The rationalities of migration management: Control and subversion in an Indonesia-based counter-smuggling campaign

Anne McNevin, Antje Missbach, Deddy Mulyana

Research output: Contribution to journalArticleResearchpeer-review

28 Citations (Scopus)


This article examines an Australian-funded counter-smuggling campaign
delivered in Indonesia from 2009 to 2014 as an example of the global
regulatory regime known as Migration Management. Drawing on fieldwork
conducted in Indonesia among the fishing communities targeted
by the campaign, we problematize the campaign’s purported success.
The appearance of success, we argue, is linked to four interrelated rationalities of governance—security, humanitarianism, managerialism, and colonialism—that shape the terms of reference through which the campaign was conceived, designed, and evaluated. These rationalities “make sense” of a campaign that can otherwise be read as indicative of circular and misdirected strategies of border security. In a second move, we show how the techniques deployed in the campaign give rise to challenges to technocratic control. We argue, by extension, that Migration Management is subject to subtle disruptions and subversions that emanate from the very rationalities through which it is sustained. Our argument exposes the politics at stake in a regulatory regime that is represented as neutral and of benefit to all. It also shows what stands in the way of template reproduction of the Management agenda.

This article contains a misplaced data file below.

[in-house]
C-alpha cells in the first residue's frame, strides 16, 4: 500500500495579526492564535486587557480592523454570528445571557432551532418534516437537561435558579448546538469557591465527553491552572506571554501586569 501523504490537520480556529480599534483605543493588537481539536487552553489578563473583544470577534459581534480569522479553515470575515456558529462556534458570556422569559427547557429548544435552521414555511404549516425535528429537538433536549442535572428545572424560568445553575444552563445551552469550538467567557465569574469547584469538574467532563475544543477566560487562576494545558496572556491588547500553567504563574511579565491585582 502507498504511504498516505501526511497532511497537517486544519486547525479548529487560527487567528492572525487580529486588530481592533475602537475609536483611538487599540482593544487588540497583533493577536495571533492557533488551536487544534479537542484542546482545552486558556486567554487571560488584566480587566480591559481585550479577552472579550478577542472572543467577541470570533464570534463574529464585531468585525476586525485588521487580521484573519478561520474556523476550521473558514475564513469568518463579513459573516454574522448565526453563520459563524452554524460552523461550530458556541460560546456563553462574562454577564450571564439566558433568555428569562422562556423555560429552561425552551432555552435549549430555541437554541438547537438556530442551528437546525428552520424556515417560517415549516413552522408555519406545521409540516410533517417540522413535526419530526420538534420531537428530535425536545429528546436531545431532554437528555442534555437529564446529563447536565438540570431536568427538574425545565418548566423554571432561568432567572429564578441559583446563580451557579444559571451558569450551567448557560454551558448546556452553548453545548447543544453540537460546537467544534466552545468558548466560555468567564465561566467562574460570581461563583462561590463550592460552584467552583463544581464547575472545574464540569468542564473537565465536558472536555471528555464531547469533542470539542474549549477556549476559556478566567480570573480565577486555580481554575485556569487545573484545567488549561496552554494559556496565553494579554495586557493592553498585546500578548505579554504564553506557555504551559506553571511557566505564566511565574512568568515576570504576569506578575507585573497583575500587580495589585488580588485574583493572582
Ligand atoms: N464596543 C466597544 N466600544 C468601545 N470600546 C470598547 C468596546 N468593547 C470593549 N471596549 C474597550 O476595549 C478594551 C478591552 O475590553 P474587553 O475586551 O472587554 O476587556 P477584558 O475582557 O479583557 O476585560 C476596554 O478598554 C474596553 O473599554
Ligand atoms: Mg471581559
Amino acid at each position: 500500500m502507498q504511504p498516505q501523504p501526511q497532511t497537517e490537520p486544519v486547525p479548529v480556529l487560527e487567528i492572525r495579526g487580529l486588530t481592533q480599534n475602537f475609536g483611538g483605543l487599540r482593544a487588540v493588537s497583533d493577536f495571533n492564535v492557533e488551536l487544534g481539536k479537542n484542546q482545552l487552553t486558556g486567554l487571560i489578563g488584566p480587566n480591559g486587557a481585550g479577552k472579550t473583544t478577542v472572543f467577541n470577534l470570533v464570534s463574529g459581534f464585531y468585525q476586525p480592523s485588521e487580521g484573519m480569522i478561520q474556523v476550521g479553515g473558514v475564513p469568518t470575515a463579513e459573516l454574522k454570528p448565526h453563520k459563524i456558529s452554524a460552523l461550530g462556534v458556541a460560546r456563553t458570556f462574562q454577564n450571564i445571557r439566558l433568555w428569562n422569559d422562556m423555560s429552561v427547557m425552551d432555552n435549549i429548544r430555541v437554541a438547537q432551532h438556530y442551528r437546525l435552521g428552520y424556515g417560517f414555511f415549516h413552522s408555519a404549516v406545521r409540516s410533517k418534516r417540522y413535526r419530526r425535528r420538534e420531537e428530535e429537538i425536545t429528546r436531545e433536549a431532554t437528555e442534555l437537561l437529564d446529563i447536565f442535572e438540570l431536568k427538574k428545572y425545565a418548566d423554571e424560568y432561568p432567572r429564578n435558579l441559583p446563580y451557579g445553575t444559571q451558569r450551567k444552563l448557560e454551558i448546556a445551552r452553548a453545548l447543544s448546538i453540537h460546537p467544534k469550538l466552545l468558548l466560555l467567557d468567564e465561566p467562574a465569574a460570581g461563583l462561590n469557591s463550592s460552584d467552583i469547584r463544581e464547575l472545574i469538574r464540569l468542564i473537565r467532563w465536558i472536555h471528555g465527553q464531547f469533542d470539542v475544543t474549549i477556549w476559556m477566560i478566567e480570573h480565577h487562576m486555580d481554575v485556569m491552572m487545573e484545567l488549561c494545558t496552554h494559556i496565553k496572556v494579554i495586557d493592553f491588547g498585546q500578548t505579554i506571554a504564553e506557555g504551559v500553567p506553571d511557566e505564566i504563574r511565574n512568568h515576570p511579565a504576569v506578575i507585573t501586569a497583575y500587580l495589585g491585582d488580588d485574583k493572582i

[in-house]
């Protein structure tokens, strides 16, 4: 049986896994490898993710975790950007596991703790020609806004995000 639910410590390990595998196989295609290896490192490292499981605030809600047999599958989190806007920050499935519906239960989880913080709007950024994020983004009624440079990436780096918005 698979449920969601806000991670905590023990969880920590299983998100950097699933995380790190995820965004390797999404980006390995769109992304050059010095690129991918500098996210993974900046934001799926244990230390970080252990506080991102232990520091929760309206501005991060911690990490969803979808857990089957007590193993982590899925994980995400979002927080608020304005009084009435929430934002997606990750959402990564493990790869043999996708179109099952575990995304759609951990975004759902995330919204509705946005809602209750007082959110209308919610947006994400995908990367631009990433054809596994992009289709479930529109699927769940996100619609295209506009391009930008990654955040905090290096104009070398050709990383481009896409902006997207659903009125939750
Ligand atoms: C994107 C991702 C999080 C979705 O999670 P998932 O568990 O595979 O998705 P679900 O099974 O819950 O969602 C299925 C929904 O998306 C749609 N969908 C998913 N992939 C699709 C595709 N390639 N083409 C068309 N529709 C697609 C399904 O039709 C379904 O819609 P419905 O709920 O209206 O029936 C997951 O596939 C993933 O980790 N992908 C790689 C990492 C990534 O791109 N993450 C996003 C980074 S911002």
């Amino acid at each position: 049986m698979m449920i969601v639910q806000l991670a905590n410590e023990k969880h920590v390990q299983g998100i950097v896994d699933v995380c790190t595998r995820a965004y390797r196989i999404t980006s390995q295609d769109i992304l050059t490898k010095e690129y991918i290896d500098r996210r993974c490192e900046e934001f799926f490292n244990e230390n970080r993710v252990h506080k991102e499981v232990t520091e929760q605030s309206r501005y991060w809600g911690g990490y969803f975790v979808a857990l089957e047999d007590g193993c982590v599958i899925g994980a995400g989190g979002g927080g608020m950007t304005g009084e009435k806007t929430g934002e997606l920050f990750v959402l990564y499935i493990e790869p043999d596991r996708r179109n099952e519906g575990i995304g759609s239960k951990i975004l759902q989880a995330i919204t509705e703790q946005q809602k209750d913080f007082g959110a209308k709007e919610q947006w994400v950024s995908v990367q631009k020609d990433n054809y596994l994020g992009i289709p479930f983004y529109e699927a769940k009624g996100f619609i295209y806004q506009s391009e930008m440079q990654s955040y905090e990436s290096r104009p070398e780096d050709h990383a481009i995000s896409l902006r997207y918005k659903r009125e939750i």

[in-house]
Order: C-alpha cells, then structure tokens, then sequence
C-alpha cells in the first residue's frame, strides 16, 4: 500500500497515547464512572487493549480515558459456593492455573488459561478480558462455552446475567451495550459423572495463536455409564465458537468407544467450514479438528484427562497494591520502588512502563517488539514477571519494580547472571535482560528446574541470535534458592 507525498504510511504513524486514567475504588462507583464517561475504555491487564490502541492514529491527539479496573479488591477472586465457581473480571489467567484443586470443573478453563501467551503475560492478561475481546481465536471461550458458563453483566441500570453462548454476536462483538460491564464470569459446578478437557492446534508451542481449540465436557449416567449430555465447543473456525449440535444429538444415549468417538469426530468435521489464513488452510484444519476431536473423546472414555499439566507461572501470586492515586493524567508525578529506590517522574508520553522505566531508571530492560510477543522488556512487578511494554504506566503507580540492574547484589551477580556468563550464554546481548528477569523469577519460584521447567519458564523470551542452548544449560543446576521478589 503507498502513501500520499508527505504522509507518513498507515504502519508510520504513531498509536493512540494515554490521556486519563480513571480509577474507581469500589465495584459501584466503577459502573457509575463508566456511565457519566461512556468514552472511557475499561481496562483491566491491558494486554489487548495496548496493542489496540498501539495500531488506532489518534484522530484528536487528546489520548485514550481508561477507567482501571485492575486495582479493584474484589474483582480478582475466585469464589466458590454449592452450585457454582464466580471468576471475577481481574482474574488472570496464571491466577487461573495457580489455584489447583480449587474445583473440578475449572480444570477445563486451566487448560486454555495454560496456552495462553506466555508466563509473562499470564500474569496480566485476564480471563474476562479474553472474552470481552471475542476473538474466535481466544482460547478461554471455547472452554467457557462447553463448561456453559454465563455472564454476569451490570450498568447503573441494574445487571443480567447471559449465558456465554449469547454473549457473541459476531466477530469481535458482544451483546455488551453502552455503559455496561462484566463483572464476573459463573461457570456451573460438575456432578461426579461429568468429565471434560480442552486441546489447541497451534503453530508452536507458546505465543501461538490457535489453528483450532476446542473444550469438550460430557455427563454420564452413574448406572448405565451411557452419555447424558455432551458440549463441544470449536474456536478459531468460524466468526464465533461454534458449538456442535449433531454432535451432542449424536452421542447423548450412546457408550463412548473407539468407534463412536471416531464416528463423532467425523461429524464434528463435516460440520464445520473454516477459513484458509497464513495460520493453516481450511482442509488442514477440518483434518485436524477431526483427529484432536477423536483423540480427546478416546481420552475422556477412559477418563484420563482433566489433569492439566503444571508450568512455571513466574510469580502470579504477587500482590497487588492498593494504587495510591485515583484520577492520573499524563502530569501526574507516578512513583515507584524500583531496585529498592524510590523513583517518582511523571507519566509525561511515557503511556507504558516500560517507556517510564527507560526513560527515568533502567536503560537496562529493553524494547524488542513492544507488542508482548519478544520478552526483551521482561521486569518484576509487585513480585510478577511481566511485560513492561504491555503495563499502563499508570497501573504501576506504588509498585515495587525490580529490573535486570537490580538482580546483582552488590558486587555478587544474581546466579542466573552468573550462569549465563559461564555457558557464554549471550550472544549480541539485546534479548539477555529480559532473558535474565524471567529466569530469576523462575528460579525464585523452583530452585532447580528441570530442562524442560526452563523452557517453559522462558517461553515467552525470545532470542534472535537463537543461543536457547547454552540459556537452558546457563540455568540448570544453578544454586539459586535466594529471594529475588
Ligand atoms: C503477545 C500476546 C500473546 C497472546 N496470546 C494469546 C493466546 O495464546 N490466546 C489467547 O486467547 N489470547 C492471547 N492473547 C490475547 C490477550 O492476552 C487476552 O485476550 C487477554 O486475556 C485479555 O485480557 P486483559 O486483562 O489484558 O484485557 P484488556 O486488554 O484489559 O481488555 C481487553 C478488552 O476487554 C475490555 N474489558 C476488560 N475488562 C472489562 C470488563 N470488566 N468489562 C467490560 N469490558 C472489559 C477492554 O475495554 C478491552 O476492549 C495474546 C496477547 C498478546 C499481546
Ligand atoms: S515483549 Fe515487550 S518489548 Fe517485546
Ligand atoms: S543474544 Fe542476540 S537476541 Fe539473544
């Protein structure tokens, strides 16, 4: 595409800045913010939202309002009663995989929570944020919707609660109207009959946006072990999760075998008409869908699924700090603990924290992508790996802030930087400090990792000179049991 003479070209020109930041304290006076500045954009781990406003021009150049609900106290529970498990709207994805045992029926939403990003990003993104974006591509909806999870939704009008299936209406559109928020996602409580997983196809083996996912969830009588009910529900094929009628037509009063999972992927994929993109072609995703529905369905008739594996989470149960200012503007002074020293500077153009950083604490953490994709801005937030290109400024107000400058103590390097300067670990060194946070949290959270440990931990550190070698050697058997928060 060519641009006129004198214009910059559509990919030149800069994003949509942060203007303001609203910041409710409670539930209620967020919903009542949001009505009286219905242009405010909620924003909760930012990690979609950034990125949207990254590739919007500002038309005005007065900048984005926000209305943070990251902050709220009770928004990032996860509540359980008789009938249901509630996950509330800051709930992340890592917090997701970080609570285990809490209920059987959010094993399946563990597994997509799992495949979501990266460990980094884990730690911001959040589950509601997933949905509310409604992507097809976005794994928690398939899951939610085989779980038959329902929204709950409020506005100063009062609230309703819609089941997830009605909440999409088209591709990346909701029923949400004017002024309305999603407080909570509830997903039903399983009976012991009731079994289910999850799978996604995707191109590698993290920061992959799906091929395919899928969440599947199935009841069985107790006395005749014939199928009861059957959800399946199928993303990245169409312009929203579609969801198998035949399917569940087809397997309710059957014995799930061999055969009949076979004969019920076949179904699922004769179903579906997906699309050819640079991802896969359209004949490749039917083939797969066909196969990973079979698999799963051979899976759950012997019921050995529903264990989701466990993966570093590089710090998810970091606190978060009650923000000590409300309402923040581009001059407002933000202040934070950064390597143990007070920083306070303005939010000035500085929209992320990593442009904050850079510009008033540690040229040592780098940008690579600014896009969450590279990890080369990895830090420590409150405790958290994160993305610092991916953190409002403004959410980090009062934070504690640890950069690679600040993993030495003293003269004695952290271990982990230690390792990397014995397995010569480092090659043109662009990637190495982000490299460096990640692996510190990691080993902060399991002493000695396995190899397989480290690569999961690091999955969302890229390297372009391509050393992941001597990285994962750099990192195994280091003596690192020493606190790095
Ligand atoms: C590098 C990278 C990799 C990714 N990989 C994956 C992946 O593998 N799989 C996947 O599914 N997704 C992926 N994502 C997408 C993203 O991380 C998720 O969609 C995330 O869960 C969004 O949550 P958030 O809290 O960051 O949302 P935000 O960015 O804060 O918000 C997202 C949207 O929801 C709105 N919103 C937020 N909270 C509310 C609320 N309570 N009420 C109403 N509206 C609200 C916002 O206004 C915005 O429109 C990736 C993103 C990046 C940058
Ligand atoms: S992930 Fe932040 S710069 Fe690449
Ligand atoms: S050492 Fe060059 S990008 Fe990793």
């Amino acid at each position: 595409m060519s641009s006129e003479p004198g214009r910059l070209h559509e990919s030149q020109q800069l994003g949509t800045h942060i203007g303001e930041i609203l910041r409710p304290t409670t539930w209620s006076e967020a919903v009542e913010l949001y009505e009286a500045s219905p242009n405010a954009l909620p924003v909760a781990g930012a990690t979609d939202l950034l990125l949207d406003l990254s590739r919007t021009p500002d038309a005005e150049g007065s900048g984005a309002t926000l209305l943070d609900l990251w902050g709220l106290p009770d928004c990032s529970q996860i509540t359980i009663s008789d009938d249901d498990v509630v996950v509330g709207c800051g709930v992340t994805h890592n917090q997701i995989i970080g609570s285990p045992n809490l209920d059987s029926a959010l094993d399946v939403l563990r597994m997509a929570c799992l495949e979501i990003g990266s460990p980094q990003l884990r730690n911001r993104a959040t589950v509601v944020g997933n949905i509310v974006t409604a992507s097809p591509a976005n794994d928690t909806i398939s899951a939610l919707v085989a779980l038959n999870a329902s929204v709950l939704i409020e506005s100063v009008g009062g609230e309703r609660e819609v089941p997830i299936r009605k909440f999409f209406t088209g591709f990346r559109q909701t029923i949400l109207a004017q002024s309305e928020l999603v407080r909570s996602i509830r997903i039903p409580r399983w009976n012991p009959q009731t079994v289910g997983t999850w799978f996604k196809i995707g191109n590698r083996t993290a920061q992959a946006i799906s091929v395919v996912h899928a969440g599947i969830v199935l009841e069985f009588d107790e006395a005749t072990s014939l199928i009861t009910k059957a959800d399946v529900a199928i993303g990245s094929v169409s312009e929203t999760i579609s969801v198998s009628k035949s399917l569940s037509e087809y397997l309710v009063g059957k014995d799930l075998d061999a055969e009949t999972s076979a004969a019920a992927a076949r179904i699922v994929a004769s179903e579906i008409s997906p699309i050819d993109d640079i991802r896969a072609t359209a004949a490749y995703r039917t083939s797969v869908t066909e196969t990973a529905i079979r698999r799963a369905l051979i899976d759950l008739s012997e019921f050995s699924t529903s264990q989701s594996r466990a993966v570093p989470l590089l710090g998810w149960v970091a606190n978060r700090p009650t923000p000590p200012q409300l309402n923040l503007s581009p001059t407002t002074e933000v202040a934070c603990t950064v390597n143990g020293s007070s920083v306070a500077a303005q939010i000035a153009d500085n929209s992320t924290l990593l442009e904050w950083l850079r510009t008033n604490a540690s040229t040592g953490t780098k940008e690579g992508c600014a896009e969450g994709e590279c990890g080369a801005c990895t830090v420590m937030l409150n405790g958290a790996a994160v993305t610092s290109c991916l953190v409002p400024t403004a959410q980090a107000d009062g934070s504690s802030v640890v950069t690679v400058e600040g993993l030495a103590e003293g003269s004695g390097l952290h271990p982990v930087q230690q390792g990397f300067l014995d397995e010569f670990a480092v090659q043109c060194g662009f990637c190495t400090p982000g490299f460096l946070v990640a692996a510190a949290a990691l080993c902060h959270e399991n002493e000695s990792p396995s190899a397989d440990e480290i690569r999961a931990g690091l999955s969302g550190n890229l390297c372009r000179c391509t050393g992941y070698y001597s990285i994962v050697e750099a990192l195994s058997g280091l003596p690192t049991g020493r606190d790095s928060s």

Original languageEnglish
Pages (from-to)223–240
Number of pages18
JournalInternational Political Sociology
Issue number3
Publication statusPublished - 2016

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